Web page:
Amit, the lovelorn visitor from Calcutta to this hill station in Rabindranath Tagore’s celebrated novel ‘Shesher Kobita’, which has Shillong as its romantic backdrop, had spent a week with his family at Cherrapunjee.
In fact, Tagore, who had visited this land of pines thrice, had described the mind of Labanya, the central character in the novel as clean, pure and sparkling like a sunlit Shillong after a torrential shower.
Nevertheless, today’s Sumit from Kolkata or Gauravjyoti from neighbouring Guwahati are making a beeline for the ‘wettest spot on earth’, Cherrapunjee, locally called Sohra, where the monsoon has already cast its magic with rains and rainbows.
Driving through dense fogs, drivers have a memorable time negotiating the swirling roads from Shillong to Cherra.
Monsoon has already cast its magic spell over Cherrapunjee (Sohra), where Mother Earth quenches her thirst. With the current month already recording high rainfall amounting to 484.3 mm, 374.2 mm and 210 mm on certain days, the total rainfall on the wettest spot on earth so far this year is 6769.2 mm.
“June and July can have continuous spells of rain lasting a few days to a couple of weeks or more. Sometimes you cannot see the sun for a week or more,” points out an official in the Met Department in Cherrapunjee.
At Cherrapunjee one can have a few days every year having more than 300 mm of rainfall in 24-hour period. Sometimes it rains upwards of 500 mm.
“On June 16, 1995 it rained 1563 mm. The internationally accepted rainfall-reporting format in four digits including one decimal digit proved inadequate on that day. On 19th July 2004 it rained 793.2 mm in 24 hours,” he informs.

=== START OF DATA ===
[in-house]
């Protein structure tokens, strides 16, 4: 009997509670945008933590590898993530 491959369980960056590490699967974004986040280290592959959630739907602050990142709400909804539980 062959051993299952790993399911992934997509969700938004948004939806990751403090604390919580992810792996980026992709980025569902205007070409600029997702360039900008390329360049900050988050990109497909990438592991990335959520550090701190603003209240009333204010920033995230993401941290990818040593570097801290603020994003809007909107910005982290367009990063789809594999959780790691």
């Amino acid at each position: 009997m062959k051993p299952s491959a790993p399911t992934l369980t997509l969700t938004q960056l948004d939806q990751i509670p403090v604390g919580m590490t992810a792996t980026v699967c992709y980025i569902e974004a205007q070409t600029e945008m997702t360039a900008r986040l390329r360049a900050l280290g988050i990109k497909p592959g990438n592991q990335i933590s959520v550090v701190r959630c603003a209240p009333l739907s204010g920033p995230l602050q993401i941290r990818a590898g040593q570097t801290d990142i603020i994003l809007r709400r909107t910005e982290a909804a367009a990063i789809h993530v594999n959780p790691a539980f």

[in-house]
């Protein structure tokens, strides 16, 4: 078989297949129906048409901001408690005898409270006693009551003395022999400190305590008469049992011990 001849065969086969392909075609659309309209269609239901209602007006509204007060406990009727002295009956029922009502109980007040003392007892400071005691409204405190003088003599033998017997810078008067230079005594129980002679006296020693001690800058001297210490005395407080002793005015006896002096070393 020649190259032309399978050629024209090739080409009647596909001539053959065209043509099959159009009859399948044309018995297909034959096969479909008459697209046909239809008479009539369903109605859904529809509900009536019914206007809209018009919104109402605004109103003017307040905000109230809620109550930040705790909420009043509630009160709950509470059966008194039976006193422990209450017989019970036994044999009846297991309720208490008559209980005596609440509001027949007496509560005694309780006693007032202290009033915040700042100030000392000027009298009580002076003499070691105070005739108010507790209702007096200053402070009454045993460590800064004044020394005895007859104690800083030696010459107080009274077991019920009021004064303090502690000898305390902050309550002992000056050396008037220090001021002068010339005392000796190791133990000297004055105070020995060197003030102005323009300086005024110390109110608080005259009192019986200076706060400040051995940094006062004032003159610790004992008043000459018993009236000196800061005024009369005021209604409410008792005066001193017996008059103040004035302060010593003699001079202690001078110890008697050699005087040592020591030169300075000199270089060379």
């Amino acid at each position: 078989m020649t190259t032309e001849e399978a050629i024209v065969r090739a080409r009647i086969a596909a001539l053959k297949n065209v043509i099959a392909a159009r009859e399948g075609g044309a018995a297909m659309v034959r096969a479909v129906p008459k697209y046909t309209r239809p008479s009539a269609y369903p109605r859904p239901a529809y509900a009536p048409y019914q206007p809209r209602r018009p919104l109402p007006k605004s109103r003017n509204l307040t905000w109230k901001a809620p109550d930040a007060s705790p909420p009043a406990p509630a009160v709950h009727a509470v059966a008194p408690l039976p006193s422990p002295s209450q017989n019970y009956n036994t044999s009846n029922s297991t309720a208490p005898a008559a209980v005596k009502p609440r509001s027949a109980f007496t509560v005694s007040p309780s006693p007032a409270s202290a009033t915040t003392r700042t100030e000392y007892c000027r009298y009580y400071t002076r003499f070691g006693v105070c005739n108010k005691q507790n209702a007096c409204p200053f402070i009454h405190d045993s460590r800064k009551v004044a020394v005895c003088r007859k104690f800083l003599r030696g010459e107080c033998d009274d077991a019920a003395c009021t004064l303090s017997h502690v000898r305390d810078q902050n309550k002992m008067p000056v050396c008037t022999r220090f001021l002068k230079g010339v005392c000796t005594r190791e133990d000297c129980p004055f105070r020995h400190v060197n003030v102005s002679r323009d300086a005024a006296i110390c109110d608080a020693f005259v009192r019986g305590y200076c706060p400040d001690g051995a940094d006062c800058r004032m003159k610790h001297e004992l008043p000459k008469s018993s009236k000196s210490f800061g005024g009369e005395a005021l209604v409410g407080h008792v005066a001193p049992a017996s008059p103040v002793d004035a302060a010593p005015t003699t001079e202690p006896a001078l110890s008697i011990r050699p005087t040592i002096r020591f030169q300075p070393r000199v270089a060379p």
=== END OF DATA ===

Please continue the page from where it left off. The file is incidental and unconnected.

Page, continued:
Rain-heavy clouds hang overhead the lush green undulating hills dotted with wild flowers.
Situated at an altitude of 1,300 meters and about 56 km from Shillong, Cherrapunjee is considered the wettest spot on earth. A land of heavy rains and perpetual rainbows, during the monsoons, the place receives about 366” of rain making the area absolutely inaccessible.
With the onset of monsoon, Cherra is at her ornamental best with exotic flowers in full bloom. This is also the breeding season for rare species of frogs. Their presence is indicative of the rich environment and thick vegetation of the area.
Numerous meandering streams and rivulets cut through dense woods. Frighteningly high but absolutely beautiful waterfalls drop into deep gorges with a roar.
There is no dearth of waterfalls in Cherra, each more attractive than the other. The most beautiful ones are Mawsmai falls, Nohkalikai falls, Umhein falls, Kynrem falls, Dainthlen falls, and the Nohsngithiang falls.
Nohkalikai falls is fourth highest in the world while Nohsngithiang falls literally means “falls kissed by the sunset” in the Khasi language.
Hills of Meghalaya are home to some of the longest and deepest caves in South Asia. Mawsmai caves near the Mawlong Syiem Peak and Lum Lawbah caves are also big draws.
The name – Cherrapunjee – is actually a corrupt British form of the original Khasi Sohra. The Sohra region located on the southern slopes of the Meghalaya plateau is known as an area of the highest rainfall, ranging from 8,000 to 24,000 annually.
Daily rainfall in Cherra may amount to about 700 mm, even if their registered intensity does not cross 40 to 60 mm per hour. The heaviest showers occur from May to September, accounting for 88 per cent of the total volume.
More than 70 per cent of the annual rainfall is received during the southwest monsoon of June to September.
Situated about 15 miles north of the India-Bangladesh border, the terrain rises steeply from the border to the Cherra town, which sits at an elevation of 4,500 feet.
After passing over the plains of Bangladesh, the monsoon clouds hit Cherra with a vengeance.
Centre of Khasi culture and literature, evidence of the megalithic culture of the Khasi tribe can be seen in the monoliths that dot the landscape of Cherra.
Cherrapunjee became the first British hill-station of the North East in 1824, until headquarters were shifted to Shillong in 1876.
However, despite receiving the highest rainfall, Cherrapunjee is plagued with the crisis of potable water, leading it to be also referred to as the ‘wettest desert on earth’.
Expressing concern over the prevalence of “wet drought” in Cherrapunjee (Sohra), eminent scientist and father of the Green Revolution Proffessor MS Swaminathan, who had called for urgent steps for harvesting of rainwater in the wettest spot on Earth.